Trite ‘Lamb’ bays: Baa-d

still from the movie Lamb

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Grade: 2.0/5.0

Reductive and market-friendly, the phrase “A24 horror” is often best to be avoided, but unfortunately the beast must be called by name, if only because of how corporatized it is. In “Lamb,” the latest entry in what’s becoming a pantheon of Easter eggs, there is a scene where Icelandic farmer Maria (​​Noomi Rapace) places a flower wreath on the head of her lamb-child (lamb head, child’s body) — an image all too similar to “Midsommar.” It’s self-serving, fandom-pandering and plain trivial.

The little lamb, conceived of by writer-director Valdimar Johannsson, has been conceived by…  well, it’s not clear, but bestiality between man and goat is not off the table. In this vague case, “man” might be Ingvar (Hilmir Snaer Gudnason), husband to Maria and shepherd to their sheep.

The opening of “Lamb” shares an ominous resemblance to that of James Whales’ 1933 horror film “The Invisible Man.” Both begin blizzard-battered, yet when “Lamb” starts up, the mystery isn’t what’s going on, but whether it has purpose. Blinding snow quickly gives way to a cool, crisp day, and “Lamb” opens its first of three chapters with Ingvar caring for his sheep while Maria drives the tractor through the hills — the lamb-child is not yet born.

The story’s developments dribble like a leaky faucet. It takes roughly half the movie, for example, to learn Maria’s name. By that point, viewers also learn that María and Ingvar have a history: They pull a crib out of the garage. They’re prepared. But just as the audience is learning the ropes, a new man named Petur (Bjorn Hlynur Haraldsson) arrives on the farm after being unceremoniously dumped from the trunk of a car. More cookie crumbs from Johannsson that split off in every which direction, and come back together far too late. 

The film is set on Maria and Ingvar’s farm, which is situated in the shadow of imposing Icelandic mountains. “Lamb,” like its landscape, is often shrouded in mist. One of its most adept and spookiest moments (of precious few) involves a door that was irresponsibly left open as fog sweeps by outside. Yet, the fog and the mist quickly become a crutch. Any and all windows, whether in the farmhouse or in cars, are fogged — another curtain “Lamb” throws up in front of the viewer.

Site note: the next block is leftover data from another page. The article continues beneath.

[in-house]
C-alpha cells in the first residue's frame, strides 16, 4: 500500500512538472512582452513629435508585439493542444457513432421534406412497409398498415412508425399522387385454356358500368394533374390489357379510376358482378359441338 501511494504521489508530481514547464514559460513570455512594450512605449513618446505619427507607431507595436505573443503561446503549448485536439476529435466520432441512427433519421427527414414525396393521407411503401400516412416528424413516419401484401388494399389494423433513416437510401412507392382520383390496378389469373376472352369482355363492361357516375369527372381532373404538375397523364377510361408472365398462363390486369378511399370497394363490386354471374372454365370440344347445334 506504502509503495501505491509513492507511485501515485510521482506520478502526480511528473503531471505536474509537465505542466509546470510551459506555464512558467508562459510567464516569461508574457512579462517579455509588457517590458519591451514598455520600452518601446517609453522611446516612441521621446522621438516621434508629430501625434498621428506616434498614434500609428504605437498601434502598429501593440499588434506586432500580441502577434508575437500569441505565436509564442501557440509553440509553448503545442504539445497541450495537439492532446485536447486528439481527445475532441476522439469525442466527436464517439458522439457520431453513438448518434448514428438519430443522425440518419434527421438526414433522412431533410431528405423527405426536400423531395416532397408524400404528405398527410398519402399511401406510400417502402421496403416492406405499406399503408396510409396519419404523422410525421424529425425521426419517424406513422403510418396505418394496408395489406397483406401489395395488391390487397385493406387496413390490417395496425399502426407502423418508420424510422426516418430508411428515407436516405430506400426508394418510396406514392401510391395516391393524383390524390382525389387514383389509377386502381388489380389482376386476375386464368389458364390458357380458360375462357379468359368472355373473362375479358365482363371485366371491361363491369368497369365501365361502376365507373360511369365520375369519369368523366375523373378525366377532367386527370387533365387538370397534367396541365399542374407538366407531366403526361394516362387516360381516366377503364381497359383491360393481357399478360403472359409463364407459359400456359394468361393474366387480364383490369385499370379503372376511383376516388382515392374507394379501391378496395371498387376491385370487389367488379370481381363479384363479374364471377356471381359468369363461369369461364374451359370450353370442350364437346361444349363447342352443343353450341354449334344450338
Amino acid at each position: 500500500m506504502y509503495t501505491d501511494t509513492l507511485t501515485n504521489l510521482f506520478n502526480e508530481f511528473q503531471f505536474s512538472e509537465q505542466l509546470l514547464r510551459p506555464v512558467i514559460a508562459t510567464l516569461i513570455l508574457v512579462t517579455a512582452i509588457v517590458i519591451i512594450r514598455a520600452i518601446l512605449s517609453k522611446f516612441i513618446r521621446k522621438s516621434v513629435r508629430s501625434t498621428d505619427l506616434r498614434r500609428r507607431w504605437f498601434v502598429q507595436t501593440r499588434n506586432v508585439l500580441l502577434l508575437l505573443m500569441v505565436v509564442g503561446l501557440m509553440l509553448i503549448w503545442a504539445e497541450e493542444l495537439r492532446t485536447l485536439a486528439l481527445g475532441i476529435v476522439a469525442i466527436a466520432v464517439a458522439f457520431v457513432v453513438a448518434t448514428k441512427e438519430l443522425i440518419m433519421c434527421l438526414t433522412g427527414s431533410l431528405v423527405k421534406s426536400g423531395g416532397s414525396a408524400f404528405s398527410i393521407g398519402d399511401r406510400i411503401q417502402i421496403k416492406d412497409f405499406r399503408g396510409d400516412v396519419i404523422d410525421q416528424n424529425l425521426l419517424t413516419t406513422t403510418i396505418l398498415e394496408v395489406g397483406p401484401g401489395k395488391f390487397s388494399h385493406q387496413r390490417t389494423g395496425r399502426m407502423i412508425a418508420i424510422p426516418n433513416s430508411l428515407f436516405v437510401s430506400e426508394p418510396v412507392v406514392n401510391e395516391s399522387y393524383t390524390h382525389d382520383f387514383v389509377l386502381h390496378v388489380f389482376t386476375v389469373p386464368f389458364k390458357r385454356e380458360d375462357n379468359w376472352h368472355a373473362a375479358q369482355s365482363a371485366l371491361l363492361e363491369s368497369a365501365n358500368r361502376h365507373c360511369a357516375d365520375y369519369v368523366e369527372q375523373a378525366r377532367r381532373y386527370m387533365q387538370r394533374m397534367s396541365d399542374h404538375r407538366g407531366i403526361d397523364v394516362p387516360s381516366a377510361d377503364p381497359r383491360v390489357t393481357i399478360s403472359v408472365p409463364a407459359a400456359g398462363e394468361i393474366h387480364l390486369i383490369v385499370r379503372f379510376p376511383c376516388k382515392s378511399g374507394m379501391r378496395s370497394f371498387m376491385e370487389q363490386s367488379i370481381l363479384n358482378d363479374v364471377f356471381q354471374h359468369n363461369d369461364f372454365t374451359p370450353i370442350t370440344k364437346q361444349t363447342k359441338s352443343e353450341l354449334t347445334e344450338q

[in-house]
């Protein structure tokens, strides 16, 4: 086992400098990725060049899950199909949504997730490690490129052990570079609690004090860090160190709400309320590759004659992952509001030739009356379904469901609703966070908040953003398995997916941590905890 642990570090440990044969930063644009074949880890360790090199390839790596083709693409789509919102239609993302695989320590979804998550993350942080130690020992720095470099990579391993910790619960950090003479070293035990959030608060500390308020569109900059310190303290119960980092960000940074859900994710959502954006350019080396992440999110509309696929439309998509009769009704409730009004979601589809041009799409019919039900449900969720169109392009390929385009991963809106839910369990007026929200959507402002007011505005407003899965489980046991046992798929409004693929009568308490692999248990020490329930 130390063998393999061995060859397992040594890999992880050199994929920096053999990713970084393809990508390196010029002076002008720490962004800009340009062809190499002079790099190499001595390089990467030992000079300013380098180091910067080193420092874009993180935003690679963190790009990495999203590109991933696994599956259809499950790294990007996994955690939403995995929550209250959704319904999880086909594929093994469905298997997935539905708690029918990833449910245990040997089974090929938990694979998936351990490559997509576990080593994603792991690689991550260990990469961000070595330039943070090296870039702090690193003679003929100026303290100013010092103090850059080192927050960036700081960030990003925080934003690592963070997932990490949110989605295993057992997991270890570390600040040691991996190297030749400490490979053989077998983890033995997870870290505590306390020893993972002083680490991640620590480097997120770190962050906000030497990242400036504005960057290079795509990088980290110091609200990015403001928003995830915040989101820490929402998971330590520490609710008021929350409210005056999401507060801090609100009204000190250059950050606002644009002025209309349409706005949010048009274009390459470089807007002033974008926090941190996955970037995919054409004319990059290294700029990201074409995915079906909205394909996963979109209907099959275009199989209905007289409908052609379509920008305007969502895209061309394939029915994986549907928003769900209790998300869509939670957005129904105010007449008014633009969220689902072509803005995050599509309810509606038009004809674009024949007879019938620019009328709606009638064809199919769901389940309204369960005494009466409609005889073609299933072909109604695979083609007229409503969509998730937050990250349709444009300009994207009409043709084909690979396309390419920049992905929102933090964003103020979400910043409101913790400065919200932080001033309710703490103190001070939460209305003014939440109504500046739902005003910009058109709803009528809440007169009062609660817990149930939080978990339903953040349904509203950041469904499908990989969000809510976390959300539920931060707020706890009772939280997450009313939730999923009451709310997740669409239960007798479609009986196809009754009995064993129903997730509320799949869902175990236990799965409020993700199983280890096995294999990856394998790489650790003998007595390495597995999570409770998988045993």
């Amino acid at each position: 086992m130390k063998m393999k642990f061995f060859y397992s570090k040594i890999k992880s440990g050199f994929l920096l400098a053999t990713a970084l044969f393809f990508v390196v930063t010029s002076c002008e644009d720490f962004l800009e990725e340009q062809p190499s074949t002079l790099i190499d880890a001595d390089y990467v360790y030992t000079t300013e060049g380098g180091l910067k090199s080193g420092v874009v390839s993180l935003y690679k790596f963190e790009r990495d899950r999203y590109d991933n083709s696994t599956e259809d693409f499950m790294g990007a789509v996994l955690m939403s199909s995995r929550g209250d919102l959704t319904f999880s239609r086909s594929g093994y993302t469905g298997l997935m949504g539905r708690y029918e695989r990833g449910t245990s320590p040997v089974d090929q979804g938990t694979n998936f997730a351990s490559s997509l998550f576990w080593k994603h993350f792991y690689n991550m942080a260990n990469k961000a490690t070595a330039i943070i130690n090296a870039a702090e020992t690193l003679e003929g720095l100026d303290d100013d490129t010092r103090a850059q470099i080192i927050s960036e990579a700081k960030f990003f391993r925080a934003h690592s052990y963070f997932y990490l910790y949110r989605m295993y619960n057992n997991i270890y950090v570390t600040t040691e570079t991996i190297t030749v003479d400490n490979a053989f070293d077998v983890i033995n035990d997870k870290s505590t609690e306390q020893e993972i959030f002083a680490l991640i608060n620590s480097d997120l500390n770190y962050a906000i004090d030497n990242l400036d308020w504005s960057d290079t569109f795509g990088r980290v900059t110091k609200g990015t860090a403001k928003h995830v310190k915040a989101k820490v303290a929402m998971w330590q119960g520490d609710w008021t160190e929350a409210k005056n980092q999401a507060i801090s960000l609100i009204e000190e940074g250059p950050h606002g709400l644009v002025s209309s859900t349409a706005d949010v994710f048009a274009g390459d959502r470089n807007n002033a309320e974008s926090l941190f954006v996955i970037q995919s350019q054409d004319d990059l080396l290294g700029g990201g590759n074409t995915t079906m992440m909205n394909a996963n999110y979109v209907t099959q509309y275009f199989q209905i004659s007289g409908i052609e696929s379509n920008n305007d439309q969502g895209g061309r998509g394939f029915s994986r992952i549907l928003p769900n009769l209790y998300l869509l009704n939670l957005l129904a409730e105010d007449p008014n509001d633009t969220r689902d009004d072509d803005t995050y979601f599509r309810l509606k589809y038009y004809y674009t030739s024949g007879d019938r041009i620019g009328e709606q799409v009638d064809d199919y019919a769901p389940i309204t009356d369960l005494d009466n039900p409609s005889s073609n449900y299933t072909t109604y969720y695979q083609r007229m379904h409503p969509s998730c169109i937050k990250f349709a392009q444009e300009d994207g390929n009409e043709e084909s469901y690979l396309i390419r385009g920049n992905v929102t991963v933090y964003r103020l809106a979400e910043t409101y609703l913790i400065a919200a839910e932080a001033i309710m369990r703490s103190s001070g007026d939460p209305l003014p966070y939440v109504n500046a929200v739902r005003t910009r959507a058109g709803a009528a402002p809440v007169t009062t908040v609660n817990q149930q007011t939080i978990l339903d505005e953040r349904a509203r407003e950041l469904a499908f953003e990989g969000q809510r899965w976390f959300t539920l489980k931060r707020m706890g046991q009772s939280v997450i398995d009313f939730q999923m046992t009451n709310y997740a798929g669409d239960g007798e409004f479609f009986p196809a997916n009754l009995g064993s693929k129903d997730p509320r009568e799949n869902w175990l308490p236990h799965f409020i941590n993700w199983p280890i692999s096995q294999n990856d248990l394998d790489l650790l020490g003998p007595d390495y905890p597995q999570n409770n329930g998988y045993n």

The film’s infatuation with the eerie aspects of its characters’ world only gets more mechanical. As usual in Iceland, the humans sleep before the sun goes down and often rise in the dark — an utterly uncreative crutch, especially so here. For a movie so obsessed with nature’s ability to subvert comfort and expectations, the camera disappoints, opting for a monotonous, disinterested approach to its surroundings. 

Much more gets thrown into the blender, a frustration in a movie that works at such a slow pace. The filmmakers mistake lumbering volume for substance, as if every little thing is meant to be scrutinized by a voracious audience hoping to uncover the film’s genius. Much of “Lamb” is entirely spent on shots of sheep eating, baying or looking around. Should we make note of the numbers on their tags? The shape of their horns? The utter dearth of meaning draws attention to the many scenes punching above their weight. 

There’s an uncomfortable tension throughout “Lamb” between the aimless parts that fumble in the dark and the indulgent parts which resemble a child’s grabby hands: The film reaches for loftier ideas, but neglects to give them body, and so swings blindly in its fog. 

“Lamb” hits true on a few occasions — namely when it’s concerned with unwanted advances between characters. While a couple of scenes really chow down, the rest of the film becomes the crumbs dropped, building to them in a mess that’s begging to be swept up.

Dominic Marziali covers film. Contact him at [email protected].